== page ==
- Geopolitical risk from Hong Kong, Argentina, Italy keeps U.S. futures, European shares under pressure
- Multi-year low in Treasury yields raises red flag for equities
- Gold hits new 6-year high; yen climbs to highest level since Brexit vote
Futures on the , and and global stocks extended a selloff this morning as some hot spots of geopolitical risk flared up on Tuesday, adding to the fire of the U.S.-China trade war escalation. Meanwhile, tumbling Treasury yields spooked markets as they hit a new multi-year low amid investors’ flight to safety, which propped up the yen and gold even amid a strengthening dollar.
Fresh warnings from Hong Kong’s government against escalating civil tensions and a crash in amplified downward market pressure stemming from the most recent trade blows between the world’s two largest economies, with U.S. President Donald Trump threatening to walk away from talks altogether.
Heightened political uncertainty in Italy also pressured the lower for the third day, to extend a drop below the 200 DMA after opening in the red with industrial firms and banks. Should the pan-European benchmark drop 1% further, it would complete a double top.
In the earlier Asian session, Hong Kong’s (-2.10%) underperformed as violent clashes between the police and protesters continued.
Japan’s (1-11%) lagged, as stocks were weighed by the strongest since March 2018. This level is in turn only 0.6% above the lowest level since Nov. 2016, in the aftermath of the historical Brexit vote: if prices do get there, they will have completed a massive descending triangle.
Global Financial Affairs
On Monday, the slid 1.23% on risk off, threatening to complete a rising flag, bearish following the index’s 6% drop from record highs. The fact that the bearish pattern develops on top of the uptrend line since the December bottom underlines how critical the next move could be, as the uptrend relies on these support levels.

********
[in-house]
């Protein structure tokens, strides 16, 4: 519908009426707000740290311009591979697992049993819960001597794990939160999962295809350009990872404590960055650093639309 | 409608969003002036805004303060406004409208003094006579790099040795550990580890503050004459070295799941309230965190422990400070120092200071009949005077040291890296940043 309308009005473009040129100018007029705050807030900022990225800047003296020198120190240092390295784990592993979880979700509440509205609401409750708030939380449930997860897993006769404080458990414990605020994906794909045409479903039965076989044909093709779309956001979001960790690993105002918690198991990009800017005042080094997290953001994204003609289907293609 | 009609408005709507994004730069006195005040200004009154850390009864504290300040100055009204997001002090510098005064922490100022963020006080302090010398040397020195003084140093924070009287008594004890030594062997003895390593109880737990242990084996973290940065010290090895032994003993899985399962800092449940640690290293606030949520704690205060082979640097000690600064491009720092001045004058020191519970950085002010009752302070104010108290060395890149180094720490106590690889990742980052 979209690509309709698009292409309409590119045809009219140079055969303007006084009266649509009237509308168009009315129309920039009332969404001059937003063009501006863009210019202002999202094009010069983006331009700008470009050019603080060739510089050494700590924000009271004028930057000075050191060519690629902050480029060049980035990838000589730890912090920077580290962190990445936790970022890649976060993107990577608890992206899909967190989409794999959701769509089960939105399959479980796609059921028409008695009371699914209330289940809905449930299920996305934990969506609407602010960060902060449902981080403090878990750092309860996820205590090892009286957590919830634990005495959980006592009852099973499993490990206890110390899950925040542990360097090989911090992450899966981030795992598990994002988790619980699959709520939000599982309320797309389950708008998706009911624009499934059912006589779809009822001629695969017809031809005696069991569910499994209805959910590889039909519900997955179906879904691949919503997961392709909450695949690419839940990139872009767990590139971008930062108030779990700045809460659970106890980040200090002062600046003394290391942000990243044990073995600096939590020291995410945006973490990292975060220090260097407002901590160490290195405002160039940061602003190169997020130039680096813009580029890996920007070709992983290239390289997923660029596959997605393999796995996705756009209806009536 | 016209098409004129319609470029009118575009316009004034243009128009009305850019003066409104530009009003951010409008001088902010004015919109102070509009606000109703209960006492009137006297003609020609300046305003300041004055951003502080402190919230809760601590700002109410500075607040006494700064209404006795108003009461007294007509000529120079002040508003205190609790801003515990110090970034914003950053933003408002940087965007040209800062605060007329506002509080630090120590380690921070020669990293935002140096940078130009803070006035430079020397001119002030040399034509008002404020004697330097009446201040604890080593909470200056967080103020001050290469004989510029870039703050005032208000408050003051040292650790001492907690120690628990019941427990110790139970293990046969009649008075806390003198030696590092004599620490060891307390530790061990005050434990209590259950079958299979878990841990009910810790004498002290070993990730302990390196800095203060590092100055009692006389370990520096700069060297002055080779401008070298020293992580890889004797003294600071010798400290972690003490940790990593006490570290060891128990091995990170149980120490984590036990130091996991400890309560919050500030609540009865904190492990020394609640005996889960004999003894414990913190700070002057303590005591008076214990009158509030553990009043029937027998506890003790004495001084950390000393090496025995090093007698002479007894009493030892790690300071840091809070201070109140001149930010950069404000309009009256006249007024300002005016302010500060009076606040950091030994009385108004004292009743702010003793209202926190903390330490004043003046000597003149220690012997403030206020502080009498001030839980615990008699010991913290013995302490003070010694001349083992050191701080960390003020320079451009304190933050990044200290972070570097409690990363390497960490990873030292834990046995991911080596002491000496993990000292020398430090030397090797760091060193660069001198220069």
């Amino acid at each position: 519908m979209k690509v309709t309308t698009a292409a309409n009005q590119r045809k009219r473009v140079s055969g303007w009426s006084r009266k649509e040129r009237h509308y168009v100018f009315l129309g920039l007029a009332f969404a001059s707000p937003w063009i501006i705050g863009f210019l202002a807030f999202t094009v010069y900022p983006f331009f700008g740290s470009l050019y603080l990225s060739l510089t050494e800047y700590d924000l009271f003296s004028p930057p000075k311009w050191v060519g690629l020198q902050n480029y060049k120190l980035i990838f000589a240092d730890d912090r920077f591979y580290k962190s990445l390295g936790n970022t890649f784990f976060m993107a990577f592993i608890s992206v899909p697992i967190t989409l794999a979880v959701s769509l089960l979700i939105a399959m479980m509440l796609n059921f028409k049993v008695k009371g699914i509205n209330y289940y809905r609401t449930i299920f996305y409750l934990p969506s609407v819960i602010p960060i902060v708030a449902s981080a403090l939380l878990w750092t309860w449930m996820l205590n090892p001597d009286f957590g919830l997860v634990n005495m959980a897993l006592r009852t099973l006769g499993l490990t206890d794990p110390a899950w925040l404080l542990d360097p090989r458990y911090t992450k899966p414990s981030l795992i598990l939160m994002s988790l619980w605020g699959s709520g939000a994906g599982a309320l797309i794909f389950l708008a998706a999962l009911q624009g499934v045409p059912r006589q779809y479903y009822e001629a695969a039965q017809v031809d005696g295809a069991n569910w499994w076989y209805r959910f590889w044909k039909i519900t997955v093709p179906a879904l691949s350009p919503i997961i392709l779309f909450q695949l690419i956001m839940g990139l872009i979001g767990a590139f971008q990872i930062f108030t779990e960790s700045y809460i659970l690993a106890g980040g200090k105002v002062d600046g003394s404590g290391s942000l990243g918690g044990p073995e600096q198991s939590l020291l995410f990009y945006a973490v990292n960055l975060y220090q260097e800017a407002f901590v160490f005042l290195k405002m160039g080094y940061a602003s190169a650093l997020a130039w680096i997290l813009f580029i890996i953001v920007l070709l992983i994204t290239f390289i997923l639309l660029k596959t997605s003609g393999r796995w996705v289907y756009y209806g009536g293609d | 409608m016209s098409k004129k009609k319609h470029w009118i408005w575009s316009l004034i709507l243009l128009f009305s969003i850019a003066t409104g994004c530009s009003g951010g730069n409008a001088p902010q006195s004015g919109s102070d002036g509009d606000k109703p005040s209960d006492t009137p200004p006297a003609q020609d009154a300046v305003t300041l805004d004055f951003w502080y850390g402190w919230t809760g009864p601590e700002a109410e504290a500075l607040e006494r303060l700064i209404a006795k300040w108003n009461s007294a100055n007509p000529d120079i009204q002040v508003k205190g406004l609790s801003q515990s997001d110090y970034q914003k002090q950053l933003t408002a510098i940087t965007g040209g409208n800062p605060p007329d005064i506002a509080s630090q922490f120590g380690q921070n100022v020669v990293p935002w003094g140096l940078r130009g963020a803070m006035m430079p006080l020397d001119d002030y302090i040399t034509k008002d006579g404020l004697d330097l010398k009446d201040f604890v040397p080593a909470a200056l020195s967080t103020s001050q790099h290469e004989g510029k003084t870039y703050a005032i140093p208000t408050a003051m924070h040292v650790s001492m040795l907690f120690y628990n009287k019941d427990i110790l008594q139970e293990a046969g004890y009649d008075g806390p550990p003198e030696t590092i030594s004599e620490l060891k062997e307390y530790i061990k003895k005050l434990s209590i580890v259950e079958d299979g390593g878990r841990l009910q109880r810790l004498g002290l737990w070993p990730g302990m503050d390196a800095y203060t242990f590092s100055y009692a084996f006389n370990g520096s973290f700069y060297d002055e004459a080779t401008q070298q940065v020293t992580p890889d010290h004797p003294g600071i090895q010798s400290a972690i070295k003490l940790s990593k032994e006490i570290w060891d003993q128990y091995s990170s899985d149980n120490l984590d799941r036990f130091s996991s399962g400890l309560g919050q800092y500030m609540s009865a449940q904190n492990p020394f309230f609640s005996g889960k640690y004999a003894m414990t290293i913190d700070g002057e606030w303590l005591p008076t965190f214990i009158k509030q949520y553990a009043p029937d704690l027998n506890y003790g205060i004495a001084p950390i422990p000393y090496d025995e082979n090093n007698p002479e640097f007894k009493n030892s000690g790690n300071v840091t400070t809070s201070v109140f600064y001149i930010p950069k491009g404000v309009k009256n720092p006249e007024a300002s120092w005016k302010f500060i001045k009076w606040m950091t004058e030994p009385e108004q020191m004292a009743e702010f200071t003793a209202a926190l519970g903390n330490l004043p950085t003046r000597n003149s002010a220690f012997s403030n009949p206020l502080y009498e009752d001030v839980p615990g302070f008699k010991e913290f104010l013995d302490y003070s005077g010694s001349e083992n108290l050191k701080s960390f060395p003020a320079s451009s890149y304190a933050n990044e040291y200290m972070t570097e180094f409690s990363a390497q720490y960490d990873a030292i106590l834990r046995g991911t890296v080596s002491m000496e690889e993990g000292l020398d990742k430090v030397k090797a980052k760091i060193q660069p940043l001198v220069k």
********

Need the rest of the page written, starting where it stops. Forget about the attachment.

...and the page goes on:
If equities do provide a downside breakout for the flag, they would reinforce a formation of a .
This morning, the yield on Treasurys dropped to the lowest level since Oct. 2, 2016—as traders weighed the hammer representing last week’s support versus a completed pennant continuation pattern—to then rebound slightly. Another leg down for yields would exacerbate selloffs for stocks.
The struggled to return to a rising channel, as it develops a pennant, whose downside breakout would signal another leg down.
XAU/USD Monthly Chart
jumped to the highest price since March 2013—even against a strengthening dollar—extending the penetration of an upside breakout to a massive bottom since then.
struggled against the top of a falling channel, consolidating for a week.
- Companies releasing results include Jd.Com (NASDAQ:) and Alibaba (NYSE:), Cisco (NASDAQ:), the U.K.’s Prudential (LON:), Australia’s Telstra (ASX:), giant retailer Walmart (NYSE:), NVIDIA (NASDAQ:), Swisscom (SIX:) and the Danish brewer Carlsberg (CSE:).
- The U.S. , out on Tuesday, is expected to have ticked up to a 1.7% annual pace in July. , which exclude food and energy, are seen rising 2.1%.
- Fresh data on Chinese is due for Wednesday, alongside and the .
- Thursday sees the release of U.S. , and data.
- The fell 1.2%.
- Hong Kong’s slid 1.8%.
- The Dollar Index climbed 0.1%8, paring a 0.25% advance.
- The weakened 0.1%.
- The dropped 0.2% to $1.1188.
- The advanced less than 0.05% versus the U.S. dollar.
- The slipped 0.3% to $1.2045.
- The yield on 10-year Treasurys dropped two basis points to 1.62%.
- Britain’s yield declined three basis points to 0.463%.
- Germany’s yield fell two basis points to -0.61%.
- Italy’s yield slid three basis points to 1.676%.
- Gold climbed 0.7% to $1,522.20 an ounce.
- increased 1.8% to $17.37 per ounce.
- crude fell 0.6%.